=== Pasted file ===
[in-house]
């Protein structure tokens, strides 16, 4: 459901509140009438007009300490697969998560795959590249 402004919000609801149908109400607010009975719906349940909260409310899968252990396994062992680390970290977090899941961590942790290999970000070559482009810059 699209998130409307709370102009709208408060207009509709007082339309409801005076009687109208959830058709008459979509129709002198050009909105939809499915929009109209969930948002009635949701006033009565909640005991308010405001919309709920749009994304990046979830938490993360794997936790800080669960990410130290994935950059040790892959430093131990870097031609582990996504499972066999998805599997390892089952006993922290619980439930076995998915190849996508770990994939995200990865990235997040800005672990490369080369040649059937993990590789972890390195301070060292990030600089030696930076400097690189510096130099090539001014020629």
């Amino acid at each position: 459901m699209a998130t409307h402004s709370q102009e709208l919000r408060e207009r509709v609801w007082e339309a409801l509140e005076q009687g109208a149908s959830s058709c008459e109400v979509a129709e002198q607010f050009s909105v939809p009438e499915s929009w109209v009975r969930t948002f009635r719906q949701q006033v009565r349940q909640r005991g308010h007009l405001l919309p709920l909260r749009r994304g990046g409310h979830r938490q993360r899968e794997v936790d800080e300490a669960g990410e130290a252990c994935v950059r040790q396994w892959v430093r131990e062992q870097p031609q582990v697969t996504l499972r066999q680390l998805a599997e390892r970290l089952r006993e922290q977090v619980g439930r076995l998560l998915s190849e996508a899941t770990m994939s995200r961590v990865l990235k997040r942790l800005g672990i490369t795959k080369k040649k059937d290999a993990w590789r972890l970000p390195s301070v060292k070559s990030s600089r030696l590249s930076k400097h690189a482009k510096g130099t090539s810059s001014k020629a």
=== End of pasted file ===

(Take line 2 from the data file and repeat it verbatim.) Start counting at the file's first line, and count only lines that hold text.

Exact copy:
């Protein structure tokens, strides 16, 4: 459901509140009438007009300490697969998560795959590249 402004919000609801149908109400607010009975719906349940909260409310899968252990396994062992680390970290977090899941961590942790290999970000070559482009810059 699209998130409307709370102009709208408060207009509709007082339309409801005076009687109208959830058709008459979509129709002198050009909105939809499915929009109209969930948002009635949701006033009565909640005991308010405001919309709920749009994304990046979830938490993360794997936790800080669960990410130290994935950059040790892959430093131990870097031609582990996504499972066999998805599997390892089952006993922290619980439930076995998915190849996508770990994939995200990865990235997040800005672990490369080369040649059937993990590789972890390195301070060292990030600089030696930076400097690189510096130099090539001014020629």